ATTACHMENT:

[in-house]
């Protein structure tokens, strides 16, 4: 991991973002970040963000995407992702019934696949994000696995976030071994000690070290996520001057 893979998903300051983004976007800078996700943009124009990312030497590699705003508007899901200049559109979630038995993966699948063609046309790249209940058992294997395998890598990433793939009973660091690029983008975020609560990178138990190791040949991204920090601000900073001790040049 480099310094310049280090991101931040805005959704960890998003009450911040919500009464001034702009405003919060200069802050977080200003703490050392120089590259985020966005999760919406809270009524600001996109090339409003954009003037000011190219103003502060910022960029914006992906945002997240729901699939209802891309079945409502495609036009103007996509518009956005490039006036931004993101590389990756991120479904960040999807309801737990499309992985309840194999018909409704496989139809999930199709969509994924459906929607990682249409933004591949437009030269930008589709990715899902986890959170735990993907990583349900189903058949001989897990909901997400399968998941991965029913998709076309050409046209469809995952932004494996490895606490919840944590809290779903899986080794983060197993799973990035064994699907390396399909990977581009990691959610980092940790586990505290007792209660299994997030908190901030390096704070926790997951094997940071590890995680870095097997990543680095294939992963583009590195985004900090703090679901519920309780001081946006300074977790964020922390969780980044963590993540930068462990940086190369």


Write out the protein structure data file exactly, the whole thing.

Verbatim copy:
[in-house]
């Protein structure tokens, strides 16, 4: 991991973002970040963000995407992702019934696949994000696995976030071994000690070290996520001057 893979998903300051983004976007800078996700943009124009990312030497590699705003508007899901200049559109979630038995993966699948063609046309790249209940058992294997395998890598990433793939009973660091690029983008975020609560990178138990190791040949991204920090601000900073001790040049 480099310094310049280090991101931040805005959704960890998003009450911040919500009464001034702009405003919060200069802050977080200003703490050392120089590259985020966005999760919406809270009524600001996109090339409003954009003037000011190219103003502060910022960029914006992906945002997240729901699939209802891309079945409502495609036009103007996509518009956005490039006036931004993101590389990756991120479904960040999807309801737990499309992985309840194999018909409704496989139809999930199709969509994924459906929607990682249409933004591949437009030269930008589709990715899902986890959170735990993907990583349900189903058949001989897990909901997400399968998941991965029913998709076309050409046209469809995952932004494996490895606490919840944590809290779903899986080794983060197993799973990035064994699907390396399909990977581009990691959610980092940790586990505290007792209660299994997030908190901030390096704070926790997951094997940071590890995680870095097997990543680095294939992963583009590195985004900090703090679901519920309780001081946006300074977790964020922390969780980044963590993540930068462990940086190369």